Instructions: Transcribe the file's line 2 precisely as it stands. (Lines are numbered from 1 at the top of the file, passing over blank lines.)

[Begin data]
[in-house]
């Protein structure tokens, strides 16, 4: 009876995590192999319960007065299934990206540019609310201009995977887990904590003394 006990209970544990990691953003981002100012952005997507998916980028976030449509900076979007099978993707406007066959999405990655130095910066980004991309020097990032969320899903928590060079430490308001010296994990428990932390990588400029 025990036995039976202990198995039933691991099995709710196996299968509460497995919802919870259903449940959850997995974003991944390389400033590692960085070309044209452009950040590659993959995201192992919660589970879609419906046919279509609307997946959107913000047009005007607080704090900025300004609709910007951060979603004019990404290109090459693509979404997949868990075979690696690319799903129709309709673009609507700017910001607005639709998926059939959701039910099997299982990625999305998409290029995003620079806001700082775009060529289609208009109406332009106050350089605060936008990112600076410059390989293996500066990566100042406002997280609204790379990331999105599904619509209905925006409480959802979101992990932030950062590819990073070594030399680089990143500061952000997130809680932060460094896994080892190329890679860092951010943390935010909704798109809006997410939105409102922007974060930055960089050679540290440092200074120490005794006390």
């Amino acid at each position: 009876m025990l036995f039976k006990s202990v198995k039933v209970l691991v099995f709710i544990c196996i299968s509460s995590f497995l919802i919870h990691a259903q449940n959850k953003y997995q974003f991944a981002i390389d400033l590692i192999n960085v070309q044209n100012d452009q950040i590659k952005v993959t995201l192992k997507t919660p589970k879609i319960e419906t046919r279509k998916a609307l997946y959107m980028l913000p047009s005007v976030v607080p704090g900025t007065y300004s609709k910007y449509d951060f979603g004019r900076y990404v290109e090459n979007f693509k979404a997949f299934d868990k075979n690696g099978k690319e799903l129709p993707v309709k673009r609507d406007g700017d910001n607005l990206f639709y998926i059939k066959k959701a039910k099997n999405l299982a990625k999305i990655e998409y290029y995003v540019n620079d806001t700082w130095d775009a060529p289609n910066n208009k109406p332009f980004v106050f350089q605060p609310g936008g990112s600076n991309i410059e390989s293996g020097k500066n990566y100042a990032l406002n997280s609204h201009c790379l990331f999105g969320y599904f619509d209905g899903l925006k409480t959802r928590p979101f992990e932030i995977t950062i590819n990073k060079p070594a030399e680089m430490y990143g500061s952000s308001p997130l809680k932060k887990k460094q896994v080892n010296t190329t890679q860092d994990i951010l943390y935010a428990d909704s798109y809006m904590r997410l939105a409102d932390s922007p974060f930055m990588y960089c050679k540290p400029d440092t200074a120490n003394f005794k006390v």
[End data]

């Protein structure tokens, strides 16, 4: 009876995590192999319960007065299934990206540019609310201009995977887990904590003394 006990209970544990990691953003981002100012952005997507998916980028976030449509900076979007099978993707406007066959999405990655130095910066980004991309020097990032969320899903928590060079430490308001010296994990428990932390990588400029 025990036995039976202990198995039933691991099995709710196996299968509460497995919802919870259903449940959850997995974003991944390389400033590692960085070309044209452009950040590659993959995201192992919660589970879609419906046919279509609307997946959107913000047009005007607080704090900025300004609709910007951060979603004019990404290109090459693509979404997949868990075979690696690319799903129709309709673009609507700017910001607005639709998926059939959701039910099997299982990625999305998409290029995003620079806001700082775009060529289609208009109406332009106050350089605060936008990112600076410059390989293996500066990566100042406002997280609204790379990331999105599904619509209905925006409480959802979101992990932030950062590819990073070594030399680089990143500061952000997130809680932060460094896994080892190329890679860092951010943390935010909704798109809006997410939105409102922007974060930055960089050679540290440092200074120490005794006390």